In the middle of the amino acid sequence, there was a domain rich in proline, and to the C-terminal side of the C fingers there was a domain highly rich in glutamic acid (acidic domain; Fig. 3A(a) and B), features common to transcriptional activators (Mitchell and Tjian, 1989; Seipel et al., 1992). There are several potential phosphorylation sites and a number of potential glycosylation sites (Fig. 3B).

A search for sequence similarity in DNA sequence data base revealed that the C-terminal half of the δEF1 was almost identical to human Nil-2-a (Williams et al., 1991). This will be discussed later.

A combination of multiply clustered zinc fingers and interposed homeodomain(s) has recently been reported for Drosophila ZFH proteins (ZFH-1 and 2) (Fortini et al., 1991; Lai et al., 1991) and for a rat α-fetoprotein enhancer binding protein (Morinaga et al., 1991). It is interesting to note that δEF1 and ZFH-1 not only have an organization of DNA-binding domains analogous to each other (Fig. 5A), but also have similar amino acid sequences in these DNA-binding domains (Fig. 5B). Especially fingers 3 to 4 of δEF1 were very similar to fingers 4 to 5 of ZFH-1 and also fingers 5 to 7 of δEF1 were similar to fingers 7 to 9 of ZFH-1 (Fig. 5B). It was also noted that fingers 3 to 4 and 6 to 7 of δEF1, i.e., the last two N fingers and C fingers are similar to each other (Fig. 5C). In regions other than the DNA-binding domains, no significant similarity of amino acid sequence was observed between δEF1 and ZFH-1.

Fig. 5.

Comparison of zinc fingers and homeodomains between δEF1 and ZFH-1. (A) Schematic alignment of zinc finger domains (cross-hatched) and homeodomains (hatched) on cDNA sequences where coding regions are boxed. (B) Comparison of amino acid sequences between DNA-binding domains. The cystine and histidine residues involved in zinc ion binding are indicated by asterisks. Identical amino acid residues are indicated by :, and the residues of similar hydrophobicity by . (C) Comparison of N fingers 3-4 and C fingers 6-7 of δEF1.

Fig. 5.

Comparison of zinc fingers and homeodomains between δEF1 and ZFH-1. (A) Schematic alignment of zinc finger domains (cross-hatched) and homeodomains (hatched) on cDNA sequences where coding regions are boxed. (B) Comparison of amino acid sequences between DNA-binding domains. The cystine and histidine residues involved in zinc ion binding are indicated by asterisks. Identical amino acid residues are indicated by :, and the residues of similar hydrophobicity by . (C) Comparison of N fingers 3-4 and C fingers 6-7 of δEF1.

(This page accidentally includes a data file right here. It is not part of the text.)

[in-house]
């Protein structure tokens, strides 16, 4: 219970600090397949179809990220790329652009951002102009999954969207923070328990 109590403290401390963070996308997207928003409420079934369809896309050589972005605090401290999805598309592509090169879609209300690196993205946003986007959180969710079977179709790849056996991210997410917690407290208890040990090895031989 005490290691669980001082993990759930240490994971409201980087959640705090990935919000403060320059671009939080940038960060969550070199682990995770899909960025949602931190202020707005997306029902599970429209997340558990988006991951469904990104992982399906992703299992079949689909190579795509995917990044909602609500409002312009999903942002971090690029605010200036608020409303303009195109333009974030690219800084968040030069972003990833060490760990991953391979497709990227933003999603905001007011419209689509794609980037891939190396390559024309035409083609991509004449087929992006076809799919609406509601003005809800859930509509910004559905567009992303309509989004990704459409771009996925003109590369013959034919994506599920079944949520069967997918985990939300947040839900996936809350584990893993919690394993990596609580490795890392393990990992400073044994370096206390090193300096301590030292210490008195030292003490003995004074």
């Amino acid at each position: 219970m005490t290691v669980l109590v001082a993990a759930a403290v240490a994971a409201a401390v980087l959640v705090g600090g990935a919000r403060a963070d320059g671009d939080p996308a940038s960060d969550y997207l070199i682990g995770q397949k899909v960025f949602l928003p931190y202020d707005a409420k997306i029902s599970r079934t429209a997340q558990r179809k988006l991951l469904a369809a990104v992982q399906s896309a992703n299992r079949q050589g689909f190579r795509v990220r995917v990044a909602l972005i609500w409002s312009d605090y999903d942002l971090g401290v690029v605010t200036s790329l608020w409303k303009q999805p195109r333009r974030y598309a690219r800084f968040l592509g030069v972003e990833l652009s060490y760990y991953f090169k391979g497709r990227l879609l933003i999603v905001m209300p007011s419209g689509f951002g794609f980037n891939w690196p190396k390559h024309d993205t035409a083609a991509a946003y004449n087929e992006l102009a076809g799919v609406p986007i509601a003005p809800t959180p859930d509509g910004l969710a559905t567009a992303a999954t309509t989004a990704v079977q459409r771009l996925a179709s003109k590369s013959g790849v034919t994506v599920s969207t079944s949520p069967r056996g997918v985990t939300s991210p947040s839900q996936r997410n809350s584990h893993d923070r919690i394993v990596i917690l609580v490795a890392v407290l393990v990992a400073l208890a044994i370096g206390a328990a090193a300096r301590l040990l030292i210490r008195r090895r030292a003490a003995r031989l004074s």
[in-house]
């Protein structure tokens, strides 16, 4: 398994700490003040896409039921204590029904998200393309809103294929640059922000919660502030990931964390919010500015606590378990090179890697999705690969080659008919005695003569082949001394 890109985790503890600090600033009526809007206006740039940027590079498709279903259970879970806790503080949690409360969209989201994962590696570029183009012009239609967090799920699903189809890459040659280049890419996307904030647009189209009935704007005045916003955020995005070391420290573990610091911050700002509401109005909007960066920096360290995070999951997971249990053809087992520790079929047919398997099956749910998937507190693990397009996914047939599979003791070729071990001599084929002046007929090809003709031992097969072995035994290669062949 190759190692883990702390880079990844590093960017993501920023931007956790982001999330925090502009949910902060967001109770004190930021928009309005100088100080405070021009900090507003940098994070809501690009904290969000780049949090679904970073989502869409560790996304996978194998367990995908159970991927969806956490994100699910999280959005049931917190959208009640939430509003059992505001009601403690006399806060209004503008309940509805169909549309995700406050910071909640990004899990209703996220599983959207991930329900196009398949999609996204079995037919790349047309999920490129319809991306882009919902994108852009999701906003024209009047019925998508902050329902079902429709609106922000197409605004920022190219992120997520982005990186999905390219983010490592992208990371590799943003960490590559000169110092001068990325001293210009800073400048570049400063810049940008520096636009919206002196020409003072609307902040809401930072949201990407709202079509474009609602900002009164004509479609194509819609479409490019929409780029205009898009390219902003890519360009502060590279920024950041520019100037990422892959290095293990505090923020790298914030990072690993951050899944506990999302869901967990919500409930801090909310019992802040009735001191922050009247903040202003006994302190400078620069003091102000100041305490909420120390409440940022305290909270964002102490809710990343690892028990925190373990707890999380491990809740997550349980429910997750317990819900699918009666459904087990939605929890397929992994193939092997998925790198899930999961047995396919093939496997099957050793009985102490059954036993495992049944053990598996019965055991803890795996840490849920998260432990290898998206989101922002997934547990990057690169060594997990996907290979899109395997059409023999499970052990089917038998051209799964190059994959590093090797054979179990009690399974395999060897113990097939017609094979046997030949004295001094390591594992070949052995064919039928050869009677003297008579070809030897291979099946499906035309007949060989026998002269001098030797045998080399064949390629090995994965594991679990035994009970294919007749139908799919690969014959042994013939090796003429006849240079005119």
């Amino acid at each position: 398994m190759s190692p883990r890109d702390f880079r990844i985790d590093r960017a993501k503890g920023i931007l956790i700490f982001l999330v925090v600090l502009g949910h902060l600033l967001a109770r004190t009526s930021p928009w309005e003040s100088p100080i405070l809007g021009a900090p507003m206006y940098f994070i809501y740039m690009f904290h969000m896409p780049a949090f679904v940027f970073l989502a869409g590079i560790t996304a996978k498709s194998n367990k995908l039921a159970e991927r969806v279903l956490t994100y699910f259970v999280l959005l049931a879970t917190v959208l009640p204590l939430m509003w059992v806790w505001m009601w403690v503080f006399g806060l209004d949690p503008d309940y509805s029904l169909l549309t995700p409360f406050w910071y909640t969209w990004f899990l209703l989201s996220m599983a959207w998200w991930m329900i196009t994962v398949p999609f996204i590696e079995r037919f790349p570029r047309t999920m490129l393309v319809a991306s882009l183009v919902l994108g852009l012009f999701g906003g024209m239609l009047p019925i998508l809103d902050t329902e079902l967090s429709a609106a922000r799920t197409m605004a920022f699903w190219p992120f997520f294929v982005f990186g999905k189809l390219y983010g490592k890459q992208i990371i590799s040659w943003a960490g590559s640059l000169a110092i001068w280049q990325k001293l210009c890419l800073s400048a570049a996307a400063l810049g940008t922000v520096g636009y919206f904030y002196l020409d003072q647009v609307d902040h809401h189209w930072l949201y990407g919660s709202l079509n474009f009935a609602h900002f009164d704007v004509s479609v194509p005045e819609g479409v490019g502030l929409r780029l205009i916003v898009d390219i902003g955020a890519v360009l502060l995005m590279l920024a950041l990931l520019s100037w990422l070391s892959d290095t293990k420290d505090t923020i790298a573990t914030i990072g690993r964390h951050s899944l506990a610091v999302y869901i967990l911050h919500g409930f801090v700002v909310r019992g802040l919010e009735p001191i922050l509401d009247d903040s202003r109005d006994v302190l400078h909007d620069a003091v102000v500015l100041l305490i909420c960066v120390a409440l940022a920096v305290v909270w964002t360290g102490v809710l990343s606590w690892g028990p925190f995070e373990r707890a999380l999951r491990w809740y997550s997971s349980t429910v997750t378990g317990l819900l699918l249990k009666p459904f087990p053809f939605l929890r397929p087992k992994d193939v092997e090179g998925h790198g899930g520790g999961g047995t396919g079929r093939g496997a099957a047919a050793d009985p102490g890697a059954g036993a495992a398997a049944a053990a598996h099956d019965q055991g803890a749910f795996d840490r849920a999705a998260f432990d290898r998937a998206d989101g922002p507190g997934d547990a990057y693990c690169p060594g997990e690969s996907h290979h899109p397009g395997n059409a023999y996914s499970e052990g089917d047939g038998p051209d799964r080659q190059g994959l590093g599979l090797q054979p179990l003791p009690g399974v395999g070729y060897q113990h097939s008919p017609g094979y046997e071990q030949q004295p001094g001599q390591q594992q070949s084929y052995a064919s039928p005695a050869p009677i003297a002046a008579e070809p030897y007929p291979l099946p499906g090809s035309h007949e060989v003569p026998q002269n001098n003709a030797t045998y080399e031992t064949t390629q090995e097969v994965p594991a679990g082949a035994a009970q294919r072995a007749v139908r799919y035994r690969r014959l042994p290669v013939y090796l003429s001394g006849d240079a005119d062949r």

Transrepression by δEF1

To address the question of what activity δEF1 has as a transcriptional regulator, we set up an experiment in which δEF1 expression vector was cotransfected with reporter luciferase gene carrying the HN fragment octamer (Fig. 6A). The HN fragment has strictly lens-specific enhancer activity (Funahashi et al., 1991). The luciferase gene was driven by the minimum δ-crystallin promoter that has no tissue preference (Hayashi et al., 1987; Kamachi and Kondoh, 1993). Octamerized HN enhancer fragment carrying the wild-type sequence (HNW) was placed upstream of the promoter to activate expression. To control the extent of activation, we used octamerized HN6 fragment carrying a mutation that totally inactivated the enhancer and δEF1 binding (Funahashi et al., 1991; Fig. 6B). In the absence of exogenous δEF1 expression, octameric HNW fragment elicited thirteen-fold activation over HN6 mutant in lens cells. By cotransfection of an increasing amount of δEF1 expression vector, there was a progressive decrease of the enhancer activity of the HN fragment (Fig. 6C). Under the condition that the molar input of δEF1 expression vector was nearly the same as that of the reporter luciferase gene, enhancer activity was decreased by fivefold. By contrast, the luciferase gene carrying the HN6 mutant fragments was not affected by exogenous δEF1 (Fig. 6E,F). The repressing effect of co-transfected δEF1 expression vector was observed only in lens cells (Fig. 6C,D). These results indicated that δEF1 functions as a repressor of the enhancer by binding to the HN fragment.